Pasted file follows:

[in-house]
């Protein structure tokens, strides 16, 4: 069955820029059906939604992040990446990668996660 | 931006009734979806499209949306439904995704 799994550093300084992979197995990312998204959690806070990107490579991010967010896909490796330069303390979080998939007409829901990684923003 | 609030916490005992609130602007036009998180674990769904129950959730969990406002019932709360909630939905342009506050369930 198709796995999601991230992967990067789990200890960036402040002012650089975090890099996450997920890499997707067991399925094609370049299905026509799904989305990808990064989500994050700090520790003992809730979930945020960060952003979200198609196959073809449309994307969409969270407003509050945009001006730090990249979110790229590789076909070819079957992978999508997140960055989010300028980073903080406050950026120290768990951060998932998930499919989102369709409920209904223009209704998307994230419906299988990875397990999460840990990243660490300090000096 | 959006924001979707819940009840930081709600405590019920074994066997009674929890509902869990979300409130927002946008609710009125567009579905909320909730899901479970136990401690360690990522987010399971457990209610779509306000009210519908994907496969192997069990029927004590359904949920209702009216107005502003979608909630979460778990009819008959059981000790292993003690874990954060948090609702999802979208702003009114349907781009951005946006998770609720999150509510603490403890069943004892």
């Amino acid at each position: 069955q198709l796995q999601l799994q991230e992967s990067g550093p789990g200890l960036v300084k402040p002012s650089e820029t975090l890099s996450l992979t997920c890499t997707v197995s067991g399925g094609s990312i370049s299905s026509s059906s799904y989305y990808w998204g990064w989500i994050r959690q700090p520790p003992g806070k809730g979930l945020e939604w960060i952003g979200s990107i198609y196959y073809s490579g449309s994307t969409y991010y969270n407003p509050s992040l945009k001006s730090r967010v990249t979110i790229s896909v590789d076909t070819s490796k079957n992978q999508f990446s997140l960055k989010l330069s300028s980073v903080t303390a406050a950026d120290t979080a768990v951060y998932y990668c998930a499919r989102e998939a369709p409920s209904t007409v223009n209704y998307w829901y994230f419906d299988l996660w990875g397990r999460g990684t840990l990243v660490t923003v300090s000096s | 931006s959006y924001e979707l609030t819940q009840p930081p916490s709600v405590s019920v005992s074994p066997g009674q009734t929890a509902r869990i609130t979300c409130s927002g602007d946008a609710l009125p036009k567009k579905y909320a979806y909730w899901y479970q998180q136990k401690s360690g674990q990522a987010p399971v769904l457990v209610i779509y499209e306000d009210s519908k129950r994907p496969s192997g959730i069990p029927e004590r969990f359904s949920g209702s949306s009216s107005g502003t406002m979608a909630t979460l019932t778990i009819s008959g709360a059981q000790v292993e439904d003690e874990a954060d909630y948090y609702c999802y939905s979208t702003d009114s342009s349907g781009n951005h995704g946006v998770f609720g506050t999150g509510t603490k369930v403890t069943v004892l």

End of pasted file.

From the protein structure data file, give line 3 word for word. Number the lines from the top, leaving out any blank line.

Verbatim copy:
């Amino acid at each position: 069955q198709l796995q999601l799994q991230e992967s990067g550093p789990g200890l960036v300084k402040p002012s650089e820029t975090l890099s996450l992979t997920c890499t997707v197995s067991g399925g094609s990312i370049s299905s026509s059906s799904y989305y990808w998204g990064w989500i994050r959690q700090p520790p003992g806070k809730g979930l945020e939604w960060i952003g979200s990107i198609y196959y073809s490579g449309s994307t969409y991010y969270n407003p509050s992040l945009k001006s730090r967010v990249t979110i790229s896909v590789d076909t070819s490796k079957n992978q999508f990446s997140l960055k989010l330069s300028s980073v903080t303390a406050a950026d120290t979080a768990v951060y998932y990668c998930a499919r989102e998939a369709p409920s209904t007409v223009n209704y998307w829901y994230f419906d299988l996660w990875g397990r999460g990684t840990l990243v660490t923003v300090s000096s | 931006s959006y924001e979707l609030t819940q009840p930081p916490s709600v405590s019920v005992s074994p066997g009674q009734t929890a509902r869990i609130t979300c409130s927002g602007d946008a609710l009125p036009k567009k579905y909320a979806y909730w899901y479970q998180q136990k401690s360690g674990q990522a987010p399971v769904l457990v209610i779509y499209e306000d009210s519908k129950r994907p496969s192997g959730i069990p029927e004590r969990f359904s949920g209702s949306s009216s107005g502003t406002m979608a909630t979460l019932t778990i009819s008959g709360a059981q000790v292993e439904d003690e874990a954060d909630y948090y609702c999802y939905s979208t702003d009114s342009s349907g781009n951005h995704g946006v998770f609720g506050t999150g509510t603490k369930v403890t069943v004892l």